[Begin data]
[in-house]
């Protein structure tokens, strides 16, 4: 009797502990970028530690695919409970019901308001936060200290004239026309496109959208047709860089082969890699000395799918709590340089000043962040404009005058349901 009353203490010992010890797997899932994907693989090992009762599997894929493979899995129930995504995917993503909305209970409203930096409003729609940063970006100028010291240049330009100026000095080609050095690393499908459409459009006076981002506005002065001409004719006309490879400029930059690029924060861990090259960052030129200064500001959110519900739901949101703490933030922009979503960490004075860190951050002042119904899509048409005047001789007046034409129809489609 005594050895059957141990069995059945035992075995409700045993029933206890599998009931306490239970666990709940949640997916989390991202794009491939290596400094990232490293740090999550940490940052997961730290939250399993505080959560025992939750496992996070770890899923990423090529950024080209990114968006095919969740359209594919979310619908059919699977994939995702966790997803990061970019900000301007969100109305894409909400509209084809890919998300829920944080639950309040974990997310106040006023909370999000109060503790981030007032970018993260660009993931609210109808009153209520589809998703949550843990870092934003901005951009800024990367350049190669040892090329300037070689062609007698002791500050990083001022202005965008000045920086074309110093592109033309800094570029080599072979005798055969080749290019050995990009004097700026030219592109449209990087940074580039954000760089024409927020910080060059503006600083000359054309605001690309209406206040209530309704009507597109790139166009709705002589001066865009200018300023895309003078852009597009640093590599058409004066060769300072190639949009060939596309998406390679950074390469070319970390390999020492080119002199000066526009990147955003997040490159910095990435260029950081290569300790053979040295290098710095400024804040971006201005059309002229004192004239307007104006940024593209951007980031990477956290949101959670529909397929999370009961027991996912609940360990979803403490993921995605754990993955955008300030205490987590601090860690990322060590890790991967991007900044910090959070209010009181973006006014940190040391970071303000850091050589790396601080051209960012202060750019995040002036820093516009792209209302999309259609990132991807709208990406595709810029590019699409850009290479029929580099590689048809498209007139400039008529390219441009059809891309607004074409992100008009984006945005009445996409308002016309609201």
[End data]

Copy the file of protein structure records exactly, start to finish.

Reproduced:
[in-house]
């Protein structure tokens, strides 16, 4: 009797502990970028530690695919409970019901308001936060200290004239026309496109959208047709860089082969890699000395799918709590340089000043962040404009005058349901 009353203490010992010890797997899932994907693989090992009762599997894929493979899995129930995504995917993503909305209970409203930096409003729609940063970006100028010291240049330009100026000095080609050095690393499908459409459009006076981002506005002065001409004719006309490879400029930059690029924060861990090259960052030129200064500001959110519900739901949101703490933030922009979503960490004075860190951050002042119904899509048409005047001789007046034409129809489609 005594050895059957141990069995059945035992075995409700045993029933206890599998009931306490239970666990709940949640997916989390991202794009491939290596400094990232490293740090999550940490940052997961730290939250399993505080959560025992939750496992996070770890899923990423090529950024080209990114968006095919969740359209594919979310619908059919699977994939995702966790997803990061970019900000301007969100109305894409909400509209084809890919998300829920944080639950309040974990997310106040006023909370999000109060503790981030007032970018993260660009993931609210109808009153209520589809998703949550843990870092934003901005951009800024990367350049190669040892090329300037070689062609007698002791500050990083001022202005965008000045920086074309110093592109033309800094570029080599072979005798055969080749290019050995990009004097700026030219592109449209990087940074580039954000760089024409927020910080060059503006600083000359054309605001690309209406206040209530309704009507597109790139166009709705002589001066865009200018300023895309003078852009597009640093590599058409004066060769300072190639949009060939596309998406390679950074390469070319970390390999020492080119002199000066526009990147955003997040490159910095990435260029950081290569300790053979040295290098710095400024804040971006201005059309002229004192004239307007104006940024593209951007980031990477956290949101959670529909397929999370009961027991996912609940360990979803403490993921995605754990993955955008300030205490987590601090860690990322060590890790991967991007900044910090959070209010009181973006006014940190040391970071303000850091050589790396601080051209960012202060750019995040002036820093516009792209209302999309259609990132991807709208990406595709810029590019699409850009290479029929580099590689048809498209007139400039008529390219441009059809891309607004074409992100008009984006945005009445996409308002016309609201």